According to Marc Brightman, the problems of migration and economic stagnation, often referenced as the causes of the votes for Brexit or populist parties in Italy, should be treated together as part of a single problem of sustainability. An opportunity exists to exploit the rather consensual ground of environmental economics and ecological economics in European negotiations to agree on reforms for Italy and the other member states.
The formation of a populist government in Italy is causing disarray among policymakers and policy advisors working in a framework that has not assimilated advances in interdisciplinary sustainability science.
One part of the government’s flagship Brexit legislation is now nearing its parliamentary endpoint after the EU (Withdrawal) Bill completed its report stage in the House of Lords in early May. The UK parliament’s second chamber inflicted 15 government defeats on the bill, which sets out arrangements to facilitate Brexit. It will soon return to the House of Commons for these various issues to be considered. Meg Russell examines some of the issues this may cause for the House of Commons and parliament as a whole.
The Lords’ interventions have led some to claim that this is a “peers versus the people power grab”, or even that the chamber is behaving in an “unconstitutional” manner. But while the current situation may be unusual, it’s not for the reasons many commentators claim.
What, if anything, could still derail the Brexit process in the coming months? Kirsty Hughes thinks the biggest political crisis might be yet to come as the negotiations unfold. Particular stumbling blocks include Northern Ireland and the future customs arrangements.
With just six months to go to finalise the Brexit withdrawal agreement, the watchword most frequently heard around Whitehall and Westminster is ‘uncertainty’. The cabinet are at daggers drawn over the future customs relationship with the EU – a row that pays little attention to what the EU might agree to. And there is no visible progress on the backstop that would allow Northern Ireland to keep the border open whatever the future relationship. Continue reading
Piet Eeckhout and Clément Leroy examine various models for the UK-EU trade relationship after Brexit, and argue that a so-called bespoke agreement beyond existing frameworks is not available. This blog draws on Piet Eeckhout’s report Future trade relations between the EU and the UK: options after Brexit, which he is presenting to the European Parliament’s International Trade Committee on Thursday 17 May (watch here).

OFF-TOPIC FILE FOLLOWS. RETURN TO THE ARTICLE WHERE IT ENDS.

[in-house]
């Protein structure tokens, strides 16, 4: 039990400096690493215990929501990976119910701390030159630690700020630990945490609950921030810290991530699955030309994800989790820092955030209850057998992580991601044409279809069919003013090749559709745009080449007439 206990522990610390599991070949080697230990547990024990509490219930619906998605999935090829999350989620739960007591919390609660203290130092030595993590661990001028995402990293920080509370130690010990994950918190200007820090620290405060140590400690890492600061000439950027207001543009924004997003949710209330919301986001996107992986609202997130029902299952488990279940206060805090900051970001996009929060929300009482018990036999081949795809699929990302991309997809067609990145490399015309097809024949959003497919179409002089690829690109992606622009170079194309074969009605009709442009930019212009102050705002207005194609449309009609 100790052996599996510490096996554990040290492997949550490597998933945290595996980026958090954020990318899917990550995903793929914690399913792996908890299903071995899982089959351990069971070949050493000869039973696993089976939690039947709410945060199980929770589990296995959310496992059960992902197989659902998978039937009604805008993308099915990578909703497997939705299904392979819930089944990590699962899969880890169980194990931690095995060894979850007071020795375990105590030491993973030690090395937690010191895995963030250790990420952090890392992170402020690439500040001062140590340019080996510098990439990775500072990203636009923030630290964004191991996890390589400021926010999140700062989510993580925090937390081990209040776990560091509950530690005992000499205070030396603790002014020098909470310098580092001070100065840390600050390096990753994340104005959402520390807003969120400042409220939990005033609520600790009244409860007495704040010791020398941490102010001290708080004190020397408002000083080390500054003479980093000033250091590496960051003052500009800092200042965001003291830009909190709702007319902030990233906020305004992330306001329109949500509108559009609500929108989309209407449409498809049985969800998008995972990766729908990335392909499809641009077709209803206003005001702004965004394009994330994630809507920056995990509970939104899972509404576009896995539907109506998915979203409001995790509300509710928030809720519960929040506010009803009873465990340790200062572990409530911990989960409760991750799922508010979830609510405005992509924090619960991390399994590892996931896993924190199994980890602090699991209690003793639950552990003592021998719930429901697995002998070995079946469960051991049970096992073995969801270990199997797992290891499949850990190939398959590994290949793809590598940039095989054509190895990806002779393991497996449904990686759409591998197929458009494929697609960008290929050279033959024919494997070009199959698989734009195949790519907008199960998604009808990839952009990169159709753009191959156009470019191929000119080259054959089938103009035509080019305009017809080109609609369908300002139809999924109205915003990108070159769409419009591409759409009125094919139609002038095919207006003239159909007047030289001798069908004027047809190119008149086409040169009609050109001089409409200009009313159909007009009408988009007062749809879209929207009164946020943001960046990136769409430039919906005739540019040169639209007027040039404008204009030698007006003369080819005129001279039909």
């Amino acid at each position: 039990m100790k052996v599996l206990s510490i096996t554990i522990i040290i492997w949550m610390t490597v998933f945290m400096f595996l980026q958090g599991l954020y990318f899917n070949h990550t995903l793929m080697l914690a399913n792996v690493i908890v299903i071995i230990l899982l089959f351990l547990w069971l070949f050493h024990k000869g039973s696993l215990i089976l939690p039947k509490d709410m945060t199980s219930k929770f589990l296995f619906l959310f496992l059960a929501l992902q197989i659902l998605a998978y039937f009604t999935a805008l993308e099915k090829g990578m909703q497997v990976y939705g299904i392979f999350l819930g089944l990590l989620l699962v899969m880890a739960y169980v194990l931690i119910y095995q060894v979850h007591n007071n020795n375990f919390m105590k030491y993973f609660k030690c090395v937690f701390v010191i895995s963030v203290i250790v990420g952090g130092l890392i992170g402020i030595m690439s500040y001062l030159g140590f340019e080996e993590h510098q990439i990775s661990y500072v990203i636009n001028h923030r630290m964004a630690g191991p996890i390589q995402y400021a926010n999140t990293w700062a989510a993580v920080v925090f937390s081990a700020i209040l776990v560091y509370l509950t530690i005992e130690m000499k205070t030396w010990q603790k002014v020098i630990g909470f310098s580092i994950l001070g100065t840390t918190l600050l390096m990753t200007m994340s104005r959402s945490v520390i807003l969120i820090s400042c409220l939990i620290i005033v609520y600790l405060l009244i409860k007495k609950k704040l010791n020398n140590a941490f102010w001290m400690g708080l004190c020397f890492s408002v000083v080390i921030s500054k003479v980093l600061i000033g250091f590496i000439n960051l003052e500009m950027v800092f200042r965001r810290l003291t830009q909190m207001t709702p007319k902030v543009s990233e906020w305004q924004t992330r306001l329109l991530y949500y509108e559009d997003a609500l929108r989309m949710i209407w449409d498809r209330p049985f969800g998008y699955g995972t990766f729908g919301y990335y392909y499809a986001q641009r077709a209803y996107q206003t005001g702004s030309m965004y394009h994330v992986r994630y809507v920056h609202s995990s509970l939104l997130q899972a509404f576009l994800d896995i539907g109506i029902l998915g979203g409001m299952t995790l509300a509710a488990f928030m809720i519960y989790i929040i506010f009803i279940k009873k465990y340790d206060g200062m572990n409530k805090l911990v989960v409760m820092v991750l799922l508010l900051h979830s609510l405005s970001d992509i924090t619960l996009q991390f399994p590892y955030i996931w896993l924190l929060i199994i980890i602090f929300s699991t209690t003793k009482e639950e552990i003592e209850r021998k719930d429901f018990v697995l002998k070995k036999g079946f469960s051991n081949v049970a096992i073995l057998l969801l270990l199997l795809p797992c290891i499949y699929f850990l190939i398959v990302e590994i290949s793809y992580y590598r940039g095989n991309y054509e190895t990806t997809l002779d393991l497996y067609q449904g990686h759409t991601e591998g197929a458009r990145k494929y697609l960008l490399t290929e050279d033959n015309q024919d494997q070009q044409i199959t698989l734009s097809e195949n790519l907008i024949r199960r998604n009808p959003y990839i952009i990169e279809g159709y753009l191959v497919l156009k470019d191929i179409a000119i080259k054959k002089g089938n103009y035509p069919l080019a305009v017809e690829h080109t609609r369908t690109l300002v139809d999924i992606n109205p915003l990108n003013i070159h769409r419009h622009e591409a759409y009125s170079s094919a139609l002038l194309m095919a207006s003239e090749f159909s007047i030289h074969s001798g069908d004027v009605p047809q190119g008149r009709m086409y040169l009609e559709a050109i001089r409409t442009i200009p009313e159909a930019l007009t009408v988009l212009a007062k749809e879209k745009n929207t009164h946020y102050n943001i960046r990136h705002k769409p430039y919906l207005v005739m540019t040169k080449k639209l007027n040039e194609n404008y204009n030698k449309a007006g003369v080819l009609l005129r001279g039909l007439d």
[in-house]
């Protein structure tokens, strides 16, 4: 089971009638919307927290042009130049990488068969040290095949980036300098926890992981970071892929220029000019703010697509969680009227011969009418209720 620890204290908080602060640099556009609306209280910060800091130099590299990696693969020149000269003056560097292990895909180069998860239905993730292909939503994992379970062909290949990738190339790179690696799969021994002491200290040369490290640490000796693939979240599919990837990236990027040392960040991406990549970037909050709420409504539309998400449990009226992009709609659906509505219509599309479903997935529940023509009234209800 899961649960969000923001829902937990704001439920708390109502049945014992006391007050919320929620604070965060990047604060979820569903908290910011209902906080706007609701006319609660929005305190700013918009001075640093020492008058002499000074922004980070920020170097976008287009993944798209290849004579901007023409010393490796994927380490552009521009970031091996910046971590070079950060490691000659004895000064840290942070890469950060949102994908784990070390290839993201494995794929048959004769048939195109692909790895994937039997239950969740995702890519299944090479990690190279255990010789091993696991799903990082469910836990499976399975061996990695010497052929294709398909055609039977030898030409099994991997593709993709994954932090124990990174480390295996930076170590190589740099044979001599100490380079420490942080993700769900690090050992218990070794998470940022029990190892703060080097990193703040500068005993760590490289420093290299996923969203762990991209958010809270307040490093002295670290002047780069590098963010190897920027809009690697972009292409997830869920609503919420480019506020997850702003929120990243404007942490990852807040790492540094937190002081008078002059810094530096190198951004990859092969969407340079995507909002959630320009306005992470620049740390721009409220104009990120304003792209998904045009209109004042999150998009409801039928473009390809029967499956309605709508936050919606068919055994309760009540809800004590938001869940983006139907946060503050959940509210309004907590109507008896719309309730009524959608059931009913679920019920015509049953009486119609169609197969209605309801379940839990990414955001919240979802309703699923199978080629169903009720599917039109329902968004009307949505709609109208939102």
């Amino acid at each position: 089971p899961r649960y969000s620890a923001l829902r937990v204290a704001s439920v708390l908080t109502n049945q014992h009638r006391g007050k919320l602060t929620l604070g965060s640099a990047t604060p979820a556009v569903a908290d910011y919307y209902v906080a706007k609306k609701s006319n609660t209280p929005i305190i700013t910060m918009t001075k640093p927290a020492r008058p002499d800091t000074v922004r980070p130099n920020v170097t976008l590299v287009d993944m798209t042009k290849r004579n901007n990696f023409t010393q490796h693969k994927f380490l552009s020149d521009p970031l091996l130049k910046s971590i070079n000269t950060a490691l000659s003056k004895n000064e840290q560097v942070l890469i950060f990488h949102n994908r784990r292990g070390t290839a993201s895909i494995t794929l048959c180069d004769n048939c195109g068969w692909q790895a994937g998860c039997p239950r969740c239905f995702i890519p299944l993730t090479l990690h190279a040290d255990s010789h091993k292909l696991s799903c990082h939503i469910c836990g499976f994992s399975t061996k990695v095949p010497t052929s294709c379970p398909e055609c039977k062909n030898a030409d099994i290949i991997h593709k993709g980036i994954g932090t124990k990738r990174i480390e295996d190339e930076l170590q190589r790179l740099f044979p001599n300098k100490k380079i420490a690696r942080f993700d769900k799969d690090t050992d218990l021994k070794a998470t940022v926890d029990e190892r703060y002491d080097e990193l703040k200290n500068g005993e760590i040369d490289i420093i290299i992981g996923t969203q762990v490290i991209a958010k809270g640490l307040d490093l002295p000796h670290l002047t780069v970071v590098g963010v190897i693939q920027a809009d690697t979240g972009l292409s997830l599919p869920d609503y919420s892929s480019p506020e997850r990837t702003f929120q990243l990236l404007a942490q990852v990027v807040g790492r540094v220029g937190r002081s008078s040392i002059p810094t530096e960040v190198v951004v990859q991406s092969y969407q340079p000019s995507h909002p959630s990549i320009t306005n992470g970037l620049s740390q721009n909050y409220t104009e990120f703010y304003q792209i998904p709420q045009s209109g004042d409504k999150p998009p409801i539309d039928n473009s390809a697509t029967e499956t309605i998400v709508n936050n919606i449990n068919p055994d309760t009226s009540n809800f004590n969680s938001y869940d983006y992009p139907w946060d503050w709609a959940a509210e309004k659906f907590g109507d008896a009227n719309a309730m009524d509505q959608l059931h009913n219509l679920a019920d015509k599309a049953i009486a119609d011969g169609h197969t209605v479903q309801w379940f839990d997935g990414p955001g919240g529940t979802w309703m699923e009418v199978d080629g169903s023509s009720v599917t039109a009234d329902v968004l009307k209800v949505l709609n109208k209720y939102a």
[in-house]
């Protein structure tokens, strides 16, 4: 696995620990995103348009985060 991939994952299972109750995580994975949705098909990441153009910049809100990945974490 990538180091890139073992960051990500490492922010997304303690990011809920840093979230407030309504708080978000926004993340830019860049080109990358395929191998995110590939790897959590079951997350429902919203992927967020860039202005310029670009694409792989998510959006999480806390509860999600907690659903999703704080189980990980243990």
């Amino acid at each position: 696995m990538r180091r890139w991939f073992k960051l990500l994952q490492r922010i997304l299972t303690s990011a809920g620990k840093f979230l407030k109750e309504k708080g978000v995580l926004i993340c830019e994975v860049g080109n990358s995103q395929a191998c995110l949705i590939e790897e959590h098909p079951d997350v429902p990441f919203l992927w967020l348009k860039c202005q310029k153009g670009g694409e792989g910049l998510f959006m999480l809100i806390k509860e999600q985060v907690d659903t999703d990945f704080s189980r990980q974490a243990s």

The future trade relationship between the UK and the EU will affect a wide range of economic and social policies. Looking beyond what would be desirable from an economic viewpoint, one can examine the different models for this relationship that are under consideration in the context of the Brexit negotiations against the canvas of two distinct paradigms: market integration and trade liberalisation. Continue reading
Filipa Figueira, Teaching Fellow at UCL’s School of Slavonic and East European Studies, unpacks the politics and the emotional potential of the EU budget, and why Brexit might be good news in this regard.
Every seven years, the EU braces itself for a strange recurring phenomenon: Its comparatively small budget (only 1% of GNI; insignificant when compared to national governments’ budgets) becomes the focus of rapt attention from the media, politicians and unnerved citizens across the Union. Somehow the fact that this is not in fact a large amount of money in view of the size of the institutions it represents becomes lost in the picture, as politicians from different countries fight to get as much out of the limited pot as possible.